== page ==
Hunger for Power and Self-Sufficiency
How Colonialism Complicated Food Scarcity and Invention during World War II
World War II conjures images of genocide, biological warfare, and ceaseless violence. This narrative, while undeniably crucial, does not address the histories of colonized peoples during this time. Struggles during the war went beyond the battlefield and mainstream recollections. Contrasting food inventions between colonial powers and their holdings during World War II illuminates these marginalized histories.
Entering World War II, America was emerging as a world power. Their geographic isolation from World War I allowed them to recover and prosper in the interwar era, and food invention during the Depression carried into World War II. Food items such as SPAM and M&Ms profoundly impacted the military and were later incorporated into some American dishes after the war. The relationship between entrepreneurs and the American military was vital to food invention at the time, as resources were allocated towards the war effort. The Hershey chocolate company also became a chocolate provider for the military, and food science led to popular American snack foods.
The American military introduced their own food inventions to subjugated places, spurring more food innovation in places they had colonized and waged war. For people feeling the strain of resources and starvation, such as Hawaii, the introduction of SPAM became a key part of their history during the war and would continue to sustain them after. Korea and Okinawa also adopted the luncheon meat to make dishes such as SPAM musubi and Poku Tamago, despite its introduction's grim history. SPAM dishes are still enjoyed today, though there have been movements to acknowledge its colonial connections while reclaiming it. As for the Japanese Imperial Army, new Westernized food inventions—a way to illustrate the power and strengthen the army—played a crucial role in developing modern Japanese cuisine.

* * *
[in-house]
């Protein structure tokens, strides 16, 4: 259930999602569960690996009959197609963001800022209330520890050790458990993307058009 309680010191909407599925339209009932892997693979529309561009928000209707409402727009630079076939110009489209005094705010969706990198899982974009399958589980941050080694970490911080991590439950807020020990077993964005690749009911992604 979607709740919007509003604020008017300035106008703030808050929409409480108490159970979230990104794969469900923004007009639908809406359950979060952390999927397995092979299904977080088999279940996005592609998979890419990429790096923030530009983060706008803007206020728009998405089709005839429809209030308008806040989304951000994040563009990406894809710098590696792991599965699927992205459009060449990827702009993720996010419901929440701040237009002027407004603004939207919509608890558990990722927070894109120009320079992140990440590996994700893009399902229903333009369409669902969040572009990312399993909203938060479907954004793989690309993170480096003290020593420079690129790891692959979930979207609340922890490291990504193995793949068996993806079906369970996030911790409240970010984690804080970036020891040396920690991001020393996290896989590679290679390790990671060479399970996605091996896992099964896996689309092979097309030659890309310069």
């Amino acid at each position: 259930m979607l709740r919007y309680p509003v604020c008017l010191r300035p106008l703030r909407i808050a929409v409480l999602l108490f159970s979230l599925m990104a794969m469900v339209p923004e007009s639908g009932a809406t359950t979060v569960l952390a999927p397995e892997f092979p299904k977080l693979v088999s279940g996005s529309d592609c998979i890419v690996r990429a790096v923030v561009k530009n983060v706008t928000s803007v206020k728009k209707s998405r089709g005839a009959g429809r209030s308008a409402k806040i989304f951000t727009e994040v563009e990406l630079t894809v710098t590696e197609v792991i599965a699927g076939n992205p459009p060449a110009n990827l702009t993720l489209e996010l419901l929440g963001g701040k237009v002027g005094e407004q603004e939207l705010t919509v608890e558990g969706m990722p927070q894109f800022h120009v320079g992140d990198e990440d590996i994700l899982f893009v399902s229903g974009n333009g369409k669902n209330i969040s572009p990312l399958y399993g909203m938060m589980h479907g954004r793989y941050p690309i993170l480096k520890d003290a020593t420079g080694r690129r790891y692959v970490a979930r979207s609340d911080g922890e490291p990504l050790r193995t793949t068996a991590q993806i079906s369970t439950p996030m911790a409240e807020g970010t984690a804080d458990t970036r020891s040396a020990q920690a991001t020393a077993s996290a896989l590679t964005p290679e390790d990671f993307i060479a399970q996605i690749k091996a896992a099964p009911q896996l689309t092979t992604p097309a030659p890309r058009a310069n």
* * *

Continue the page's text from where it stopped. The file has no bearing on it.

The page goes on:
Europe’s food invention was less connected to the military. Homefront food invention was government sponsored, with the dishes of Eintpof and Woolton Pie reflecting the degree of ability of each country to effectively feed and keep morale up. Despite times of extreme food shortages and rationing, they were better off than others as citizens of these powers. If the dishes are enjoyed today, they are enjoyed with either little acknowledgment of the histories or as a symbol of past hardships as opposed to continual struggle.
Contrasting sharply was the Bengal Famine. As a British colony, India was at the whims of Britain at the time of the war and suffered millions of deaths. Despite the famine, food invention was still possible during these times, showing perseverance. Similar themes emerged in other parts of Asia, specifically Southeast Asia, such as the Philippines and Thailand underwent shortages and famines, leading to inventive dishes and ingredients that took advantage of the few resources available, such as pad Thai and banana ketchup. For the Philippines, food scientists like María Orosa e Ylagan used innovative ideas to simultaneously combat food shortages and support the country’s movement toward self-sufficiency. In Thailand, food also meant independence, as Prime Minister Plaek Phibunsongkhram sought to develop a Thai national identity.
Though colonized people were at every disadvantage, they still showed ingenuity in the face of starvation. Such ingenuity did not eradicate food insecurity or the threat of starvation, however. Many of the food inventions are still enjoyed today but carry the weight of colonization. In many cases, while colonized spaces struggled with food scraps, their imperial heads ran government-sponsored programs to keep their citizens fed. The differences in how colonizing and colonized spaces dealt with the food insecurity brought on by World War II reveal the glaring inequality in homefront experiences.